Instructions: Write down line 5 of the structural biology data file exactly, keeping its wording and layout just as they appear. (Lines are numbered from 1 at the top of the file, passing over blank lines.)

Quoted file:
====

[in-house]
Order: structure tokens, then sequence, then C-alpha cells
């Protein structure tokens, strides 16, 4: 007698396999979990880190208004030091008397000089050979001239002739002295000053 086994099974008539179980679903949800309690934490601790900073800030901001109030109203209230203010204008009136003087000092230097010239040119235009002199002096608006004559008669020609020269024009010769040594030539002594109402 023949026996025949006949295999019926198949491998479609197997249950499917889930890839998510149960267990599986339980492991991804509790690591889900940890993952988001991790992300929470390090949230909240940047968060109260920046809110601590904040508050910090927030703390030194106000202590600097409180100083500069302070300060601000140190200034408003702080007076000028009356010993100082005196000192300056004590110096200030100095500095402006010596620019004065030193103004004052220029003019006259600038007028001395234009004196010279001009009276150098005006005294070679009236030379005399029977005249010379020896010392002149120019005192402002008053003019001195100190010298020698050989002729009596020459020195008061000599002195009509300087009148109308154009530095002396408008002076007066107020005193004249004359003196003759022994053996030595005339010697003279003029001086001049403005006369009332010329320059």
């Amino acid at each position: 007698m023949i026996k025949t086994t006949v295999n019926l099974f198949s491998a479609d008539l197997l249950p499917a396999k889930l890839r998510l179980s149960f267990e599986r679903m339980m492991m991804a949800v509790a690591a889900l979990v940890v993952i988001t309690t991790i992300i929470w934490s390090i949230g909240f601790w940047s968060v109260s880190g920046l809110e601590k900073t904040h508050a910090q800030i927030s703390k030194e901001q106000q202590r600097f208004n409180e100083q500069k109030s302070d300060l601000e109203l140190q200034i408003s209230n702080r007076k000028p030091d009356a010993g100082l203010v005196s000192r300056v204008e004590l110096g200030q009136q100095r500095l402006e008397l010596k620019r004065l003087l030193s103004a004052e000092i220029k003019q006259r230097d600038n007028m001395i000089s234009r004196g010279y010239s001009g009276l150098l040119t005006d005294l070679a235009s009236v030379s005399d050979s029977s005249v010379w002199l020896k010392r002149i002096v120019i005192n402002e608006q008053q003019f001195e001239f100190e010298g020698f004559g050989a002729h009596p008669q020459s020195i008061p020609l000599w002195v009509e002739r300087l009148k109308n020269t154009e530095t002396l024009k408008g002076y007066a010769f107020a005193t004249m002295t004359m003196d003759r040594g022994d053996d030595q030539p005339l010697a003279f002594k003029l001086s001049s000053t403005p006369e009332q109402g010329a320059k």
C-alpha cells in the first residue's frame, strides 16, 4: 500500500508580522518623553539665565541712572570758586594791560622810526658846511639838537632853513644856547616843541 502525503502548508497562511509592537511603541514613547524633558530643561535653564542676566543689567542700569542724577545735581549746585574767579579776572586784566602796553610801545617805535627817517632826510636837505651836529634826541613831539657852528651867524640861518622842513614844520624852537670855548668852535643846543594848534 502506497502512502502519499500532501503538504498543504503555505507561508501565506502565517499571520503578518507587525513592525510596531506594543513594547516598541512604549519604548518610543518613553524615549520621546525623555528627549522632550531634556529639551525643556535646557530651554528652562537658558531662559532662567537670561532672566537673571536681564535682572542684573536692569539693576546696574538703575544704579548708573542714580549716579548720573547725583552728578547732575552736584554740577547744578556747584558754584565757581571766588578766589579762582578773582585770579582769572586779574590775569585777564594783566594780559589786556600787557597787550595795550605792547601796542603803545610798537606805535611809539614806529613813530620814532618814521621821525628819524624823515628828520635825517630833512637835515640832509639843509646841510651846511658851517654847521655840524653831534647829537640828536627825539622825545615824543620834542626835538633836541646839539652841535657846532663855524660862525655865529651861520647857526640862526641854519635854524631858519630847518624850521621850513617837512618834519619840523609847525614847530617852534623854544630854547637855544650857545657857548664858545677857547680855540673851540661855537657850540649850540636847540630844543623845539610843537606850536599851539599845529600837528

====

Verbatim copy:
C-alpha cells in the first residue's frame, strides 16, 4: 500500500508580522518623553539665565541712572570758586594791560622810526658846511639838537632853513644856547616843541 502525503502548508497562511509592537511603541514613547524633558530643561535653564542676566543689567542700569542724577545735581549746585574767579579776572586784566602796553610801545617805535627817517632826510636837505651836529634826541613831539657852528651867524640861518622842513614844520624852537670855548668852535643846543594848534 502506497502512502502519499500532501503538504498543504503555505507561508501565506502565517499571520503578518507587525513592525510596531506594543513594547516598541512604549519604548518610543518613553524615549520621546525623555528627549522632550531634556529639551525643556535646557530651554528652562537658558531662559532662567537670561532672566537673571536681564535682572542684573536692569539693576546696574538703575544704579548708573542714580549716579548720573547725583552728578547732575552736584554740577547744578556747584558754584565757581571766588578766589579762582578773582585770579582769572586779574590775569585777564594783566594780559589786556600787557597787550595795550605792547601796542603803545610798537606805535611809539614806529613813530620814532618814521621821525628819524624823515628828520635825517630833512637835515640832509639843509646841510651846511658851517654847521655840524653831534647829537640828536627825539622825545615824543620834542626835538633836541646839539652841535657846532663855524660862525655865529651861520647857526640862526641854519635854524631858519630847518624850521621850513617837512618834519619840523609847525614847530617852534623854544630854547637855544650857545657857548664858545677857547680855540673851540661855537657850540649850540636847540630844543623845539610843537606850536599851539599845529600837528